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Wal-Mart’s Friendly Landord Is- Wal-Mart! February 2, 2007

Posted by publicpolitics in Coporate Policies.
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As the world’s biggest retailer, Wal-Mart Stores Inc. pays billions of dollars a year in rent for its stores. Luckily for Wal-Mart, in about 25 states it has been paying most of that rent to itself — and then deducting that amount from its state taxes.

The strategy is complex, but the bottom line is simple: It has saved Wal-Mart from paying several hundred million dollars in taxes, according to court records and a person familiar with the matter. And Wal-Mart is far from alone.

Jesse Drucker Wall Street Journal Online

Jessie Drucker’s report about a Wal-Mart tax strategy is available only by subscription to the Wall Street Journal, but Drucker’s content ensures that very soon the story will propagate to more open sources: Wal-Mart corporation, among others, has figured out a way to pay rent to itself and then to deduct its rent from corporate state income taxes.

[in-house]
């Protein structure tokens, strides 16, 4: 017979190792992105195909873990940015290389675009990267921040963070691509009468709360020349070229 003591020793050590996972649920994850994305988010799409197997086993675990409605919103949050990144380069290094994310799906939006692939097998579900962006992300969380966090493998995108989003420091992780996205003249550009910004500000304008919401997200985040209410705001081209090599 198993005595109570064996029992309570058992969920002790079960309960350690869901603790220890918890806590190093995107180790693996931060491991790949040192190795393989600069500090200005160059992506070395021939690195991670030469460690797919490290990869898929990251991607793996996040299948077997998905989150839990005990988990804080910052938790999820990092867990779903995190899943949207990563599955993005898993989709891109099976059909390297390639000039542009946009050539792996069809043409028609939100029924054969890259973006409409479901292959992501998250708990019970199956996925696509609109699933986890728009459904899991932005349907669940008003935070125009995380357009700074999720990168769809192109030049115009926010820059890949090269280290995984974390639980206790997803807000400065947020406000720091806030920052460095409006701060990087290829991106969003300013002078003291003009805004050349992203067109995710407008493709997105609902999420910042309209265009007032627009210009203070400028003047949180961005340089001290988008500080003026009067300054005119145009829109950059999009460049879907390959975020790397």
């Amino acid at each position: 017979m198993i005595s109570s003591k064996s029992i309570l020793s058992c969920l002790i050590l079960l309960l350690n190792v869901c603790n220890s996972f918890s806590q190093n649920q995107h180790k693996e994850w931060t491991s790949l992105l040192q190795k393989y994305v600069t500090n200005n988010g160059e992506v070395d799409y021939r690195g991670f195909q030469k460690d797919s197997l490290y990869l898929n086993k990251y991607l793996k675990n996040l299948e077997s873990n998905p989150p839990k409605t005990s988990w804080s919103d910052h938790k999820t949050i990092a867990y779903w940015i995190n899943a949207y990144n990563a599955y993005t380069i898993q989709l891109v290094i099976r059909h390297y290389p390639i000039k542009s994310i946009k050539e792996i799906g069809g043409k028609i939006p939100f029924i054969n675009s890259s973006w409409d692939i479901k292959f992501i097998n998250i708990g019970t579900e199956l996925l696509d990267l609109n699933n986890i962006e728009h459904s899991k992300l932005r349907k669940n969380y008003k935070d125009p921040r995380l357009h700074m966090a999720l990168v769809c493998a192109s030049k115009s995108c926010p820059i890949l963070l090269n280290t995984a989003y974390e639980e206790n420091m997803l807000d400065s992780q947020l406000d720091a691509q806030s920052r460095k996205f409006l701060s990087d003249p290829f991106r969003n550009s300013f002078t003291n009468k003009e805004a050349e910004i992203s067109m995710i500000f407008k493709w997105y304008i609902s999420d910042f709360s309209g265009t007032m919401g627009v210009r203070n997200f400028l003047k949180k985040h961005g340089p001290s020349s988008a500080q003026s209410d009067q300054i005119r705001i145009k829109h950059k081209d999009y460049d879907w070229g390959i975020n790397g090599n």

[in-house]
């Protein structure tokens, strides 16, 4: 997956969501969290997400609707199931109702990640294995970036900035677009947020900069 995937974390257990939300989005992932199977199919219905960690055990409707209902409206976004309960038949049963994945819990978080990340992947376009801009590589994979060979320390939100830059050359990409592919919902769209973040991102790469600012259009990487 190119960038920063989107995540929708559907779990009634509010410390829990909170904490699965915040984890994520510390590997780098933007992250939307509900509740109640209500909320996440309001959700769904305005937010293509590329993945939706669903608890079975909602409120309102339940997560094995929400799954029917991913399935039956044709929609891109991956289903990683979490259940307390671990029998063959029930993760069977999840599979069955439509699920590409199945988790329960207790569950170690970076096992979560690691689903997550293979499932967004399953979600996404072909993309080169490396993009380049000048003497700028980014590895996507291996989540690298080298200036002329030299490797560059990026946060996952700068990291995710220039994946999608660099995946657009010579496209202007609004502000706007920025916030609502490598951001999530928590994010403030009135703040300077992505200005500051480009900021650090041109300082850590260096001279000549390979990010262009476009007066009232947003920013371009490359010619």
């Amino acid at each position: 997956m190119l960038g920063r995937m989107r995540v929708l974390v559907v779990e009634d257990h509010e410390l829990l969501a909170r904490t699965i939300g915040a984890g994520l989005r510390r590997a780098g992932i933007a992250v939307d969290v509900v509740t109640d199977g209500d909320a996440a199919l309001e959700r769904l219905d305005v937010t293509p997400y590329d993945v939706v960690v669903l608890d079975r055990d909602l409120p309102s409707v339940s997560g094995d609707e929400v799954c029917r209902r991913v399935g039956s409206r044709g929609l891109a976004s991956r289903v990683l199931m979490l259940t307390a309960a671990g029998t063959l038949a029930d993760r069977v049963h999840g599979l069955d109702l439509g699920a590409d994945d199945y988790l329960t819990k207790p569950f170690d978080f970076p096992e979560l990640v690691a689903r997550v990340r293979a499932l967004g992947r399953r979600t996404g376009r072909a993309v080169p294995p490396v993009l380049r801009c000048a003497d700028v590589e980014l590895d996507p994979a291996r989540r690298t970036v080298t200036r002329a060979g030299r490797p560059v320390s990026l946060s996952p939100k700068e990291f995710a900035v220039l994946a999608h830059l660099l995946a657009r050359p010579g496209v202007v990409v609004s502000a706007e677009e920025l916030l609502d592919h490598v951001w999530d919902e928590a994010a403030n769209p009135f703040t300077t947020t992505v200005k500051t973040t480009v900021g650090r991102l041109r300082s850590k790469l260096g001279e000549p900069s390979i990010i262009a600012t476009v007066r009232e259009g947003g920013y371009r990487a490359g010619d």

This entirely legal strategy works as follows. One Wal-Mart store pays rent to a real-estate investment trust, or REIT, structures entitled to tax breaks as long as all profits are paid out in dividends. That REIT is owned by another Wal-Mart store or subsidiary, which receives the dividends sans any taxes. Notice that all the money remains within Wal-Mart, and almost none of it will find its way into state tax coffers, since Wal-Mart then proceeds to deduct the rent it paid to the REIT.

Clearly, we are in wonderland. Landlord and tenant are as one- no, they are one.

Court challenges are on the way: North Carolina argues that the ploy serves to distort the company’s “true net income”. Whatever the legal situation, as Drucker points out, state and local corporate taxes are on the wane, from an effective rate of a paltry 6.7% to a pitiful 5%.

These loopholes should be closed. What is legal is not always justifiable, or even ethical.

Tags: deducting | taxes | Strategy | saved | RETAILER | Rent | RECORDS | PAYS | familiar | dollars | court | billions | biggest | amount | according | Wal-Mart | stores | Politics | luckily

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